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The Shocking Truth of the Notorious Milgram Obedience Experiments
By Guest Blogger | October 2, 2013 9:22 am
By Gina Perry
The original Milgram “shock box,” on display at the Ontario Science Centre. Image by Isabelle Adam via Flickr
It’s one of the most well-known psychology experiments in history – the 1961 tests in which social psychologist Stanley Milgram invited volunteers to take part in a study about memory and learning. Its actual aim, though, was to investigate obedience to authority – and Milgram reported that fully 65 percent of volunteers had repeatedly administered increasing electric shocks to a man they believed to be in severe pain.
In the decades since, the results have been held up as proof of the depths of ordinary people’s depravity in service to an authority figure. At the time, this had deep and resonant connections to the Holocaust and Nazi Germany – so resonant, in fact, that they might have led Milgram to dramatically misrepresent his hallmark findings.
Stanley Milgram framed his research from the get-go as both inspired by and an explanation of Nazi behavior. He mentioned the gas chambers in the opening paragraph of his first published article; he strengthened the link and made it more explicit twelve years later in his book, Obedience to Authority.
At the time Milgram’s research was first published, the trial of high profile Nazi Adolph Eichmann was still fresh in the public mind. Eichmann had been captured in Buenos Aires and smuggled out of the country to stand trial in Israel. The trial was the first of its kind to be televised.
Suddenly the Holocaust was in American living rooms. A procession of witnesses, most of them survivors, gave testimony while Eichmann, impassive and ordinary looking, looked on from inside a glass bullet proof box. Hannah Arendt, covering the trial, dwelled on his terrifying ordinariness, and famously coined the phrase the “banality of evil” to describe it.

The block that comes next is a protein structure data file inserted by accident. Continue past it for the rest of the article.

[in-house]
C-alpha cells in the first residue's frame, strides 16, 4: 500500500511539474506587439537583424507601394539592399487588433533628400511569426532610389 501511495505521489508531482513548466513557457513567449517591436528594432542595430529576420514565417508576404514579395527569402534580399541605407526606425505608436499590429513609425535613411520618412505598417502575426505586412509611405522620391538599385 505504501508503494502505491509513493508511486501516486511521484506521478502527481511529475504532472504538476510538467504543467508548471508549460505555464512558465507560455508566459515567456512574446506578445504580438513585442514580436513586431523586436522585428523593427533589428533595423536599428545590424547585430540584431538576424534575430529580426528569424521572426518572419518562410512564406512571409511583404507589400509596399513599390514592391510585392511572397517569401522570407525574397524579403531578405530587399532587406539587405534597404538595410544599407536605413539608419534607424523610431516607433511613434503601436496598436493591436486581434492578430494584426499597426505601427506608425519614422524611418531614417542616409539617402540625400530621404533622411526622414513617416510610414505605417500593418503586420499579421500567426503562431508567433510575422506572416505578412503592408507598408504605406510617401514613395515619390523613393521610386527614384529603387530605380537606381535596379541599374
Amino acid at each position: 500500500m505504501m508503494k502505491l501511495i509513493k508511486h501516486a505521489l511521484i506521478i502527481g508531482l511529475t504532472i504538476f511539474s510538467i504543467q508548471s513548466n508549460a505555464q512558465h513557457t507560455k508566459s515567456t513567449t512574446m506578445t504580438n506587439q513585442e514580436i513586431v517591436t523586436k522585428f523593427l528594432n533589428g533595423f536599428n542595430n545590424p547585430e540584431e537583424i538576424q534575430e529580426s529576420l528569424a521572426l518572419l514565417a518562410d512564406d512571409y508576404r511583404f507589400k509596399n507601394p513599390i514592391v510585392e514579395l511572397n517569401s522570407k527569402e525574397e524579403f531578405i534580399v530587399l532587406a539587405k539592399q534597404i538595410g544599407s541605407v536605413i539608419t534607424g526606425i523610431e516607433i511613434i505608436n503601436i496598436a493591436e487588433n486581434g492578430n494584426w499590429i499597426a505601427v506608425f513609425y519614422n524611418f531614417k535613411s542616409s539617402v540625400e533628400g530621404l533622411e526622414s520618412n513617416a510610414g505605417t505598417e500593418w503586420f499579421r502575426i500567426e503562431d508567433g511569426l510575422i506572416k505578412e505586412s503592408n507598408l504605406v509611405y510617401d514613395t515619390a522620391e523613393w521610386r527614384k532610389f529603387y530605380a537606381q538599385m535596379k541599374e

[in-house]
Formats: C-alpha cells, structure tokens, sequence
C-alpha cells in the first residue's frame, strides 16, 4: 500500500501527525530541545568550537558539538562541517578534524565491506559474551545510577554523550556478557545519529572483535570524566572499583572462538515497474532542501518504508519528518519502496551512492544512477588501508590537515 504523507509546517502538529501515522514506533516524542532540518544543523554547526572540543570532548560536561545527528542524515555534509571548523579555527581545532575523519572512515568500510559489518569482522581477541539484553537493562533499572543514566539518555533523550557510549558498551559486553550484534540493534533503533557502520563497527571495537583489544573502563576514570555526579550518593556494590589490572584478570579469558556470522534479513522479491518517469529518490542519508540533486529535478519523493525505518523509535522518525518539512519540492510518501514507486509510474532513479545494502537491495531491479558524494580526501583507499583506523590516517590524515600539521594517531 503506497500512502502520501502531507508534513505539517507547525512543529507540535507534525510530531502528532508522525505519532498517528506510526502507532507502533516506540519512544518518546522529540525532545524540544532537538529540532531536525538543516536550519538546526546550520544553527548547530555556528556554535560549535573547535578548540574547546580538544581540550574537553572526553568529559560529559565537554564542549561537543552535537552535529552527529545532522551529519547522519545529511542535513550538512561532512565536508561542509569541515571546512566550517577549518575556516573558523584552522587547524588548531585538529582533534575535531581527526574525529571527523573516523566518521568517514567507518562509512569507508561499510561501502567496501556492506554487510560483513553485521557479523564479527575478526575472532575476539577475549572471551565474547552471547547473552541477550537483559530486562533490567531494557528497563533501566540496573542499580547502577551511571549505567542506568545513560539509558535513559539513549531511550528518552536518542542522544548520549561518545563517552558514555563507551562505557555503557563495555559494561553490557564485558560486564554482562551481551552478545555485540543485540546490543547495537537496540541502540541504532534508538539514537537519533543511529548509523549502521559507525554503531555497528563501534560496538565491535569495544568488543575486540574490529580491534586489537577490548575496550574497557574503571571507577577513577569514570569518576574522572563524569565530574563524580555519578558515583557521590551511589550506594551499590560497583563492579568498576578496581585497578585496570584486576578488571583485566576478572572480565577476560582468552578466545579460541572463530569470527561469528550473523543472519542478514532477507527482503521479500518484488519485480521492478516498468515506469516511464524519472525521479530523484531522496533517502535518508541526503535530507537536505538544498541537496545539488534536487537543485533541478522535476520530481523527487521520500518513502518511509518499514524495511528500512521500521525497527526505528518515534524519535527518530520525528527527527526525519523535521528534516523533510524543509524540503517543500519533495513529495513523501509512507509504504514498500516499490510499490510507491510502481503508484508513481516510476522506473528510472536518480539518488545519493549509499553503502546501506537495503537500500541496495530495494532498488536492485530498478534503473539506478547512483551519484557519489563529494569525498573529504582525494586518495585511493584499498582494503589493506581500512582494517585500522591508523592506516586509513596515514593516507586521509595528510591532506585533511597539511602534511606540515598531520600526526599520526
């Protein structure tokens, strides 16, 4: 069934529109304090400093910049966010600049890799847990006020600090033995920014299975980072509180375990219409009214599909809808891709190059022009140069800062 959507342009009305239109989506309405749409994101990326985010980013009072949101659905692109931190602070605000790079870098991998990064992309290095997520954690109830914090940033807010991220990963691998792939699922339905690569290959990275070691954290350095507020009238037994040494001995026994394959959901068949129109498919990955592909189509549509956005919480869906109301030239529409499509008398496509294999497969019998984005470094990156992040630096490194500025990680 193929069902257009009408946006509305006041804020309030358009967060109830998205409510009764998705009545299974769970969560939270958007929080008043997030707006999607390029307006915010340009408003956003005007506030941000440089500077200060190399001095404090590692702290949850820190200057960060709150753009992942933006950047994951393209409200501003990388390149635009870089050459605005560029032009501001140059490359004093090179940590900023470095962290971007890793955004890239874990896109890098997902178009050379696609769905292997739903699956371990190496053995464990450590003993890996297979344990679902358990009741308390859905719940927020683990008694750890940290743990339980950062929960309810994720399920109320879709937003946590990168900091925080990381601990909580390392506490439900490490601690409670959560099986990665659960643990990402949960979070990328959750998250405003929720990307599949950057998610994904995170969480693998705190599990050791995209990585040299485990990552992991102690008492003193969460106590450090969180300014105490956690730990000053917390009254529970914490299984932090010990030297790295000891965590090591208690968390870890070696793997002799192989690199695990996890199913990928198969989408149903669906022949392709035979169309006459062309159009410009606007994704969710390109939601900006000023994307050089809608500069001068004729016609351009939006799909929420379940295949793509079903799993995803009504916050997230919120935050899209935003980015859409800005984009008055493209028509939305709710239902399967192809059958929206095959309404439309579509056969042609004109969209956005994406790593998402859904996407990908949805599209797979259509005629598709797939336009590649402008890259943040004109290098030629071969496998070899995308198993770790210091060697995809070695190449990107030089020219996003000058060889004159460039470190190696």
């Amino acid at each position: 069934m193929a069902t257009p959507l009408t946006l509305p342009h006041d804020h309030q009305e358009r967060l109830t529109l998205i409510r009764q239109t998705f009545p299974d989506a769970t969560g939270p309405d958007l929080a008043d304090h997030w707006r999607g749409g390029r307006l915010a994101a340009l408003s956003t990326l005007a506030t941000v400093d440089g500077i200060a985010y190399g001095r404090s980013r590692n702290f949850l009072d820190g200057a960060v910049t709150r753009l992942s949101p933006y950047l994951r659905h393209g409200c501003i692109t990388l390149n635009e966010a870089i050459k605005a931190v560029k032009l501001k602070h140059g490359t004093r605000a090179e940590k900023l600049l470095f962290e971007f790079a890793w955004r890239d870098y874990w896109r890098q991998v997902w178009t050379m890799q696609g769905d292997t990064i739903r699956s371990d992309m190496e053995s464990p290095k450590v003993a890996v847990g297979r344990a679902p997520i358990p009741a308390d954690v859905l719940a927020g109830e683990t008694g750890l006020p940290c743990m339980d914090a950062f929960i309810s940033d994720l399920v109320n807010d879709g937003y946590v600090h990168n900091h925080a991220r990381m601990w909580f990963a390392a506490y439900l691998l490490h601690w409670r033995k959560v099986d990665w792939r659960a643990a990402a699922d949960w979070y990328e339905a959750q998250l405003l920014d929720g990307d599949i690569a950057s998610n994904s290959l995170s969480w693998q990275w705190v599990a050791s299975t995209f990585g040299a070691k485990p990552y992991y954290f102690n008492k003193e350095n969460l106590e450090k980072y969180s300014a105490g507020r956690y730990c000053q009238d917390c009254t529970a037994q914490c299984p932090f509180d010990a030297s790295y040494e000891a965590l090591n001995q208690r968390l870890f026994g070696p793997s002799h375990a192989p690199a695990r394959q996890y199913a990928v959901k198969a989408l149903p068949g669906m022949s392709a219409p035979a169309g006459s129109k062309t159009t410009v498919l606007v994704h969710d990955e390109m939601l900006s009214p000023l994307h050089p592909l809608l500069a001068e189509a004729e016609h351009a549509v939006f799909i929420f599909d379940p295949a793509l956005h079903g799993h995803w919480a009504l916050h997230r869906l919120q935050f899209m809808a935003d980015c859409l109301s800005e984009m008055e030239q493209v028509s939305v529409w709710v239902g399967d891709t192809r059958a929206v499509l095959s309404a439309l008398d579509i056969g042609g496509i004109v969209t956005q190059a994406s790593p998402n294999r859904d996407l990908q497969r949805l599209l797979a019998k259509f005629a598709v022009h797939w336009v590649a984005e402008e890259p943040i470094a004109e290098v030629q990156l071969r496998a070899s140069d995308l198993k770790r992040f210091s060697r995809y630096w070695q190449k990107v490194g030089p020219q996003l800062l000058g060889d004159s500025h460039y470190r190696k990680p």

Milgram stressed the connection between Nazi functionaries like Eichmann and the subjects in his lab. His findings appeared to demonstrate that ordinary people would inflict pain on someone else simply because someone in authority told them to.
In his 1974 book Milgram described how a person surrenders his will with that of an authority, entering an “agentic state.” For subordinates of Hitler in Germany and Stalin in Russia, this state was a “profound slumber” compared to the “light doze” of subjects in his lab, but the process was the same. Once a person merges with an authority who gives the orders, and enters the twilight zone of the agentic state, even though he might be doing inhumane things that are “alien to his nature” he feels “virtually guiltless.”
The trouble was that this zombie-like, slavish obedience that Milgram described wasn’t what he’d observed.
Truth in Numbers
The statistical story of the obedience experiments is not nearly as straightforward as you’d think. The 65% headline figure, of people who followed the experimenters’ orders and went to the maximum voltage on the shock machine, implies that there was a single experiment. In fact there were 24 different variations, or mini dramas, each with a different script, actors and experimental set up.
It’s surprising how often Milgram’s 24 different variations are wrongly conflated into this single statistic. The 65% result was made famous because it was the first variation that Milgram reported in his first journal article, yet few noted that it was an experiment that involved just 40 subjects.